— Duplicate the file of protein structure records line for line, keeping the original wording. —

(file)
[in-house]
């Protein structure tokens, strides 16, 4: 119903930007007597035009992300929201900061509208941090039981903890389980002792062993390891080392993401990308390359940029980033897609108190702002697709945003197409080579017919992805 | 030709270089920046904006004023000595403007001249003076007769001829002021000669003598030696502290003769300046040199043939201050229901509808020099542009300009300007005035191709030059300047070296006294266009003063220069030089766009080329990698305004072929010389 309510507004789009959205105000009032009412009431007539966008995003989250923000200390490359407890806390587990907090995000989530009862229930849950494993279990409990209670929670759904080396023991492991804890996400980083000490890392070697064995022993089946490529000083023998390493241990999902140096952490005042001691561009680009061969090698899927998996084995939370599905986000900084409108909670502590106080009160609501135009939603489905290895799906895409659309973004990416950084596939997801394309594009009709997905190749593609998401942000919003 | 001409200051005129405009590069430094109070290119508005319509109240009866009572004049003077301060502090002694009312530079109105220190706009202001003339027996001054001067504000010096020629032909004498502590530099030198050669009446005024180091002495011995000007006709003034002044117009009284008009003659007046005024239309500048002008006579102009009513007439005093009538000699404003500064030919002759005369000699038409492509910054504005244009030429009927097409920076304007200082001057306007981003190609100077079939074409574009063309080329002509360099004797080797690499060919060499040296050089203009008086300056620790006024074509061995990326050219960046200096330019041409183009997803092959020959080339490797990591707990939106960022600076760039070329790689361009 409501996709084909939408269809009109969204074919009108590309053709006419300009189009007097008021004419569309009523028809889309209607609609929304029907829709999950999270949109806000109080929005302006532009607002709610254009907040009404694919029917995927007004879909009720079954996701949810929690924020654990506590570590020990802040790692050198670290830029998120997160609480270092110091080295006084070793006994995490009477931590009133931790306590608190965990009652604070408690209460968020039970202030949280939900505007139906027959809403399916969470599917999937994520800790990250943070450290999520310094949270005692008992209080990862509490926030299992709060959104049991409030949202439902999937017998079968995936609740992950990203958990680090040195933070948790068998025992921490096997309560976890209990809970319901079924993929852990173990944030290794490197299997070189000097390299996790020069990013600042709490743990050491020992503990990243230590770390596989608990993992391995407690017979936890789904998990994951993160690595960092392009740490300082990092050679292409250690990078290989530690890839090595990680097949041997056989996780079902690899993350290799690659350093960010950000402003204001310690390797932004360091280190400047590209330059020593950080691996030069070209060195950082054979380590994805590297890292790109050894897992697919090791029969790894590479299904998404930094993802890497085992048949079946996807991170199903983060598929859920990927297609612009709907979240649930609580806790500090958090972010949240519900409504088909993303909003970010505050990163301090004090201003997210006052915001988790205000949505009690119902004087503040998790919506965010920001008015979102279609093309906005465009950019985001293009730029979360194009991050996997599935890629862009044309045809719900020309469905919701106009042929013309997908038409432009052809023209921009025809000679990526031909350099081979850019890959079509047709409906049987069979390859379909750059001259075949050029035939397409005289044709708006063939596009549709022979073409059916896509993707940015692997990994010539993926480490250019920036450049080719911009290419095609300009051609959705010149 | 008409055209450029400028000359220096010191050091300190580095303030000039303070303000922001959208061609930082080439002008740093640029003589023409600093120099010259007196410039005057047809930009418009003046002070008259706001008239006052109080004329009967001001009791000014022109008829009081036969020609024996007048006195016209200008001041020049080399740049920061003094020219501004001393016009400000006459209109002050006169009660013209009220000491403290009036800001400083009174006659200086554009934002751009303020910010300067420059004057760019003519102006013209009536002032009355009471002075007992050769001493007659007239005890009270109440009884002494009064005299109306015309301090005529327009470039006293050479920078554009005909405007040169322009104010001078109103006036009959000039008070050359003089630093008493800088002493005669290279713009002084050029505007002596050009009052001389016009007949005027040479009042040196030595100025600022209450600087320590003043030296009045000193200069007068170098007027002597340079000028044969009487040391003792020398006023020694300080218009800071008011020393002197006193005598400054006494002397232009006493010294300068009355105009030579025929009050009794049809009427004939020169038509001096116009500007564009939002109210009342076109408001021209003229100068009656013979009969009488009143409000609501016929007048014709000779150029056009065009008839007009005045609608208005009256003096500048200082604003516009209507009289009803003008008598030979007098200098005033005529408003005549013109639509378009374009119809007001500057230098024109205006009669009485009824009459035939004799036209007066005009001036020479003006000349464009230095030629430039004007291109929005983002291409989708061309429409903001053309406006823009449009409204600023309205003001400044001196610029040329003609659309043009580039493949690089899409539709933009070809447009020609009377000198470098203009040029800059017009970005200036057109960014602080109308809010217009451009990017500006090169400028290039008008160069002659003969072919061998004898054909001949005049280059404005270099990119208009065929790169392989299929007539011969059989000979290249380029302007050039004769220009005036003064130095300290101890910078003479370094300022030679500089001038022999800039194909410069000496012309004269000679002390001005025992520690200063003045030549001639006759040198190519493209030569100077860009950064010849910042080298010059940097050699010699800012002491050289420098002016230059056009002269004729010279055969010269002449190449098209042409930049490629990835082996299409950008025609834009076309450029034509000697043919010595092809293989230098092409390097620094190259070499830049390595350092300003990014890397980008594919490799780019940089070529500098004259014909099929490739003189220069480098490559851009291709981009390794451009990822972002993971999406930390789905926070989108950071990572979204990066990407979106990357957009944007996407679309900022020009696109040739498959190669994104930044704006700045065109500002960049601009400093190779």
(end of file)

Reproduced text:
[in-house]
């Protein structure tokens, strides 16, 4: 119903930007007597035009992300929201900061509208941090039981903890389980002792062993390891080392993401990308390359940029980033897609108190702002697709945003197409080579017919992805 | 030709270089920046904006004023000595403007001249003076007769001829002021000669003598030696502290003769300046040199043939201050229901509808020099542009300009300007005035191709030059300047070296006294266009003063220069030089766009080329990698305004072929010389 309510507004789009959205105000009032009412009431007539966008995003989250923000200390490359407890806390587990907090995000989530009862229930849950494993279990409990209670929670759904080396023991492991804890996400980083000490890392070697064995022993089946490529000083023998390493241990999902140096952490005042001691561009680009061969090698899927998996084995939370599905986000900084409108909670502590106080009160609501135009939603489905290895799906895409659309973004990416950084596939997801394309594009009709997905190749593609998401942000919003 | 001409200051005129405009590069430094109070290119508005319509109240009866009572004049003077301060502090002694009312530079109105220190706009202001003339027996001054001067504000010096020629032909004498502590530099030198050669009446005024180091002495011995000007006709003034002044117009009284008009003659007046005024239309500048002008006579102009009513007439005093009538000699404003500064030919002759005369000699038409492509910054504005244009030429009927097409920076304007200082001057306007981003190609100077079939074409574009063309080329002509360099004797080797690499060919060499040296050089203009008086300056620790006024074509061995990326050219960046200096330019041409183009997803092959020959080339490797990591707990939106960022600076760039070329790689361009 409501996709084909939408269809009109969204074919009108590309053709006419300009189009007097008021004419569309009523028809889309209607609609929304029907829709999950999270949109806000109080929005302006532009607002709610254009907040009404694919029917995927007004879909009720079954996701949810929690924020654990506590570590020990802040790692050198670290830029998120997160609480270092110091080295006084070793006994995490009477931590009133931790306590608190965990009652604070408690209460968020039970202030949280939900505007139906027959809403399916969470599917999937994520800790990250943070450290999520310094949270005692008992209080990862509490926030299992709060959104049991409030949202439902999937017998079968995936609740992950990203958990680090040195933070948790068998025992921490096997309560976890209990809970319901079924993929852990173990944030290794490197299997070189000097390299996790020069990013600042709490743990050491020992503990990243230590770390596989608990993992391995407690017979936890789904998990994951993160690595960092392009740490300082990092050679292409250690990078290989530690890839090595990680097949041997056989996780079902690899993350290799690659350093960010950000402003204001310690390797932004360091280190400047590209330059020593950080691996030069070209060195950082054979380590994805590297890292790109050894897992697919090791029969790894590479299904998404930094993802890497085992048949079946996807991170199903983060598929859920990927297609612009709907979240649930609580806790500090958090972010949240519900409504088909993303909003970010505050990163301090004090201003997210006052915001988790205000949505009690119902004087503040998790919506965010920001008015979102279609093309906005465009950019985001293009730029979360194009991050996997599935890629862009044309045809719900020309469905919701106009042929013309997908038409432009052809023209921009025809000679990526031909350099081979850019890959079509047709409906049987069979390859379909750059001259075949050029035939397409005289044709708006063939596009549709022979073409059916896509993707940015692997990994010539993926480490250019920036450049080719911009290419095609300009051609959705010149 | 008409055209450029400028000359220096010191050091300190580095303030000039303070303000922001959208061609930082080439002008740093640029003589023409600093120099010259007196410039005057047809930009418009003046002070008259706001008239006052109080004329009967001001009791000014022109008829009081036969020609024996007048006195016209200008001041020049080399740049920061003094020219501004001393016009400000006459209109002050006169009660013209009220000491403290009036800001400083009174006659200086554009934002751009303020910010300067420059004057760019003519102006013209009536002032009355009471002075007992050769001493007659007239005890009270109440009884002494009064005299109306015309301090005529327009470039006293050479920078554009005909405007040169322009104010001078109103006036009959000039008070050359003089630093008493800088002493005669290279713009002084050029505007002596050009009052001389016009007949005027040479009042040196030595100025600022209450600087320590003043030296009045000193200069007068170098007027002597340079000028044969009487040391003792020398006023020694300080218009800071008011020393002197006193005598400054006494002397232009006493010294300068009355105009030579025929009050009794049809009427004939020169038509001096116009500007564009939002109210009342076109408001021209003229100068009656013979009969009488009143409000609501016929007048014709000779150029056009065009008839007009005045609608208005009256003096500048200082604003516009209507009289009803003008008598030979007098200098005033005529408003005549013109639509378009374009119809007001500057230098024109205006009669009485009824009459035939004799036209007066005009001036020479003006000349464009230095030629430039004007291109929005983002291409989708061309429409903001053309406006823009449009409204600023309205003001400044001196610029040329003609659309043009580039493949690089899409539709933009070809447009020609009377000198470098203009040029800059017009970005200036057109960014602080109308809010217009451009990017500006090169400028290039008008160069002659003969072919061998004898054909001949005049280059404005270099990119208009065929790169392989299929007539011969059989000979290249380029302007050039004769220009005036003064130095300290101890910078003479370094300022030679500089001038022999800039194909410069000496012309004269000679002390001005025992520690200063003045030549001639006759040198190519493209030569100077860009950064010849910042080298010059940097050699010699800012002491050289420098002016230059056009002269004729010279055969010269002449190449098209042409930049490629990835082996299409950008025609834009076309450029034509000697043919010595092809293989230098092409390097620094190259070499830049390595350092300003990014890397980008594919490799780019940089070529500098004259014909099929490739003189220069480098490559851009291709981009390794451009990822972002993971999406930390789905926070989108950071990572979204990066990407979106990357957009944007996407679309900022020009696109040739498959190669994104930044704006700045065109500002960049601009400093190779």